[VIDEO] Group of Heavily-Armed Black Protesters Demand Borders Be Closed, “Immigrants Take Your A** Home”

[VIDEO] Group of Heavily-Armed Black Protesters Demand Borders Be Closed, “Immigrants Take Your A** Home”

Something pretty remarkable happened in Austin Texas this past Saturday. Heavily armed black self-defense groups marched in the “Second Amendment Unity Walk.” The group has many demands, but the one I found the most interesting was their call to end illegal immigration and for Joe Biden to close the US southern border. What? This is amazing, but not shocking. I was wondering when black folks would rise up against illegal immigration; after all, it hurts them most of all.

The two main groups involved in the march were The EGP Gun Club and The Black Riders Liberation Party.

As the group got closer and closer to the Texas State Capitol, they could be heard chanting, “close the borders” and “take your ass home.” Ouch. They also got a rendition of: “What do we want? Closed borders! When do we want it? Now!” going.

In addition to marching against open borders, the group was also marching for their 2nd Amendment rights, which are under attack right now by Joe Biden and Dems. They’re also marching for reparations.

Here’s what the group was saying about the open border: “Close the borders!” a handful of the Black 2A activists chanted as they marched. One yelled, “build the wall” which didn’t catch on. “Immigrants, we’ve been here!” one yelled. “Take your ass home!” the crowd responded. “What do we want? Closed borders! When do we want it? Now!”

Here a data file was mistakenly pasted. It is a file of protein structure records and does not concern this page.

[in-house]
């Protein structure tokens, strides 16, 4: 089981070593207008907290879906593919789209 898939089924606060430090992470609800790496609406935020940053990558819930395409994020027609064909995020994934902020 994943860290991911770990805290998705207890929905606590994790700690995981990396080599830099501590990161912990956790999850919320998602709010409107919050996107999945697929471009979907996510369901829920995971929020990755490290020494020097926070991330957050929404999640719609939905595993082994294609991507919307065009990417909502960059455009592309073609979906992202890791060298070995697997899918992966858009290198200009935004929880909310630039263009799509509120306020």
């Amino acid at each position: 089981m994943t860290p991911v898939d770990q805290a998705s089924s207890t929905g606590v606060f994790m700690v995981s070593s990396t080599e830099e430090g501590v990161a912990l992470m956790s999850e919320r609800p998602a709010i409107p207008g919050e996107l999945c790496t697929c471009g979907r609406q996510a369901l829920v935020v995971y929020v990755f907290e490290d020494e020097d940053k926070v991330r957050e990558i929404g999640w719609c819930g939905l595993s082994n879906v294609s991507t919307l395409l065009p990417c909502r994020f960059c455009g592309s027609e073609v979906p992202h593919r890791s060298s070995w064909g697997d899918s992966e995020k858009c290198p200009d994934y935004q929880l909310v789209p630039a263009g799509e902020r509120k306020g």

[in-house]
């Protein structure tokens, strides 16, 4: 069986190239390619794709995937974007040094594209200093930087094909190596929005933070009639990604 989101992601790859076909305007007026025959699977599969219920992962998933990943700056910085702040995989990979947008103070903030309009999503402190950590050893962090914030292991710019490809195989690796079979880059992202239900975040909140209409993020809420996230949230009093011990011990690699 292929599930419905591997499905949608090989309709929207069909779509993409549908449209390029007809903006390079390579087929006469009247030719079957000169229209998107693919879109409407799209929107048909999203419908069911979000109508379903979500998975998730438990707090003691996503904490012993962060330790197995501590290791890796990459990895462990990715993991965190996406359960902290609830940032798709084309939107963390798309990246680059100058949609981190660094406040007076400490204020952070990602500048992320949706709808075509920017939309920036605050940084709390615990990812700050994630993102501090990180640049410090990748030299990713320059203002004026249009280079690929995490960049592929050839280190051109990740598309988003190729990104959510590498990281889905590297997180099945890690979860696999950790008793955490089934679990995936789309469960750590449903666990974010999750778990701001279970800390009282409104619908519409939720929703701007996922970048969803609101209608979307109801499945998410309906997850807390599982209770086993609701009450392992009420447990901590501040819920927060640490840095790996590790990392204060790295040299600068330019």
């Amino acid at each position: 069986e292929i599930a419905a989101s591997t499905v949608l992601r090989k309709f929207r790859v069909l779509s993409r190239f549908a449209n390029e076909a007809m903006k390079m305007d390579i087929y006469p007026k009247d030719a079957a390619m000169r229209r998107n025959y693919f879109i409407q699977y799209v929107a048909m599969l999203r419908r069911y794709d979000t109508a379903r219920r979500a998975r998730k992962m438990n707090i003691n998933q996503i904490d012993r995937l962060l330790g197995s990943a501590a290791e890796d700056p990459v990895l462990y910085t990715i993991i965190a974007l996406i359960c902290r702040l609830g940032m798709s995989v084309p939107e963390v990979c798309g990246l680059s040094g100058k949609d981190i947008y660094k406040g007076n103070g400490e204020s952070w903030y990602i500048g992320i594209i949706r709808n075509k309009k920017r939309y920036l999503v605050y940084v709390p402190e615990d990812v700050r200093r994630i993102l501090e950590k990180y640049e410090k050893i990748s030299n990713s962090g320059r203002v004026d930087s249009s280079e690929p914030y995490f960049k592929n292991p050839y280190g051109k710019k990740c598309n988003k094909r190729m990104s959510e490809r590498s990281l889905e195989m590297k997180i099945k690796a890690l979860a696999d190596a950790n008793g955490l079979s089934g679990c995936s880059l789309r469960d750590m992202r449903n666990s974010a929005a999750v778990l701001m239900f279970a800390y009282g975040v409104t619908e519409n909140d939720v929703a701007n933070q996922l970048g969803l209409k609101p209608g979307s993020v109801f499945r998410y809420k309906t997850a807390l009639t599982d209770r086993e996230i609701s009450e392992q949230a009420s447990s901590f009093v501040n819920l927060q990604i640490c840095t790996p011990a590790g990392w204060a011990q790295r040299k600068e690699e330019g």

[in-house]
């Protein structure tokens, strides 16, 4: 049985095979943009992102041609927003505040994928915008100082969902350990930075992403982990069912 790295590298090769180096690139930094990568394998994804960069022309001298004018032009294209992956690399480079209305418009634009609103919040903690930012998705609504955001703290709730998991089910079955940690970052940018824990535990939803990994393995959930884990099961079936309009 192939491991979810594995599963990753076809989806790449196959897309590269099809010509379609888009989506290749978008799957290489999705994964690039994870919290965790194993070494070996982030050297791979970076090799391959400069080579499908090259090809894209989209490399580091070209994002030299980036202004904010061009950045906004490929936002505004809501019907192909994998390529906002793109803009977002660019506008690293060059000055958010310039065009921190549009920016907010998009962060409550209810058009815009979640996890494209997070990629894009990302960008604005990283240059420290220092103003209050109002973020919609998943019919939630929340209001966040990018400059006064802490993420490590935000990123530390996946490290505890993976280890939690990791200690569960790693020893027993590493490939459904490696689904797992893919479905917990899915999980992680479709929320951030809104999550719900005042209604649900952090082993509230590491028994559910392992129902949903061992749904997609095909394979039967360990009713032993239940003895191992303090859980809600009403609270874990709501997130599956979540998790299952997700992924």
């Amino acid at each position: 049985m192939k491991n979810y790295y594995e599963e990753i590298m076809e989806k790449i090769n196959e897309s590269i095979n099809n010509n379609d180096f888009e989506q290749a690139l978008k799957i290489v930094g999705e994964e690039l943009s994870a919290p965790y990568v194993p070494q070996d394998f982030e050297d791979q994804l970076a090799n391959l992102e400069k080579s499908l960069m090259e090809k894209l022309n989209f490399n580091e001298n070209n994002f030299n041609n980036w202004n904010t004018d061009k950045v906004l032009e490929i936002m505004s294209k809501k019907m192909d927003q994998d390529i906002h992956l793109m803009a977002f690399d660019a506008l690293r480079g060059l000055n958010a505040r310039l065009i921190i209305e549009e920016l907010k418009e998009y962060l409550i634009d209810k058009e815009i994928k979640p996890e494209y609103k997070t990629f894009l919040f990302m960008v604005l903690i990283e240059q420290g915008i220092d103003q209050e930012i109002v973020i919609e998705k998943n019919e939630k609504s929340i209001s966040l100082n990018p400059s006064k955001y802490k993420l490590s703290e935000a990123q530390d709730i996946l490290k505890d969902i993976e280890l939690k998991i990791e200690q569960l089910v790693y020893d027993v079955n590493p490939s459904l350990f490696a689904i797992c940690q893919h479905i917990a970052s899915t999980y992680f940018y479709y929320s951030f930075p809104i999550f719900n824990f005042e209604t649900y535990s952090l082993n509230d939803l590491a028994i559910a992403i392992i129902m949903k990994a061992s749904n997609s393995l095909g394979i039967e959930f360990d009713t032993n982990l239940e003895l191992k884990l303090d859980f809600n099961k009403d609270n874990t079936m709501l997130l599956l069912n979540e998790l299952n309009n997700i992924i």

You can watch the videos below:

This is what the EGP Gun Club says about themselves on their website:

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The Elmer “Geronimo” Pratt Pistol & Rifle Gun Club was created for the advocacy of Black Americans exercising their 2nd Amendment Right. Our mission is to train Black men and women nationwide in the areas of responsible gun ownership, gun safety, and protecting our Black communities.We are named to honor the memory and legacy of a hero, Geronimo Pratt, who spent his life fighting on behalf of Black Americans.

They also include this blip on Geronimo Pratt:

We look at the life of former Black Panther, Geronimo ji-Jaga Pratt, who died in Tanzania on Thursday. In 1972, Pratt was wrongfully convicted of the murder of Caroline Olsen for which he spent 27 years in prison, eight of those in solitary confinement. He was released in 1997 after a judge vacated his conviction. The trial to win his freedom revealed that the Los Angeles Black Panther leader was a target of the FBI’s counterintelligence program, or COINTELPRO. We play an excerpt of a Democracy Now! interview with Pratt and one of his attorneys, Johnnie Cochran, Jr., in 2000. We also speak with his friend and former attorney, Stuart Hanlon, and with Ed Boyer, the Los Angeles Times reporter who helped expose his innocence. “The FBI followed Geronimo every second, almost, of his life, and they knew he was in Oakland at the time of the homicide,” says Hanlon. “When we started litigating this, rather than turning it over, for the first time anyone could remember FBI wiretaps disappeared. And of course they knew where he was. It didn’t matter what the truth was, because he was the bad guy, and the truth had to take second place, even in the courtroom.” Pratt ultimately won a $4.5 million civil rights settlement against the FBI and the Los Angeles Police Department.

As for The Black Riders Liberation Party, this is what Wikipedia says about them:

The Black Riders Liberation Party (BRLP) is a revolutionary black power organization based in the United States. The group claims ideological continuity with the original Black Panther Party for Self-Defense and, according to its official website, organizes gang members to “stop commiting [sic] genocide against each other and to stand up against white supremacy and capitalist oppression.”[2]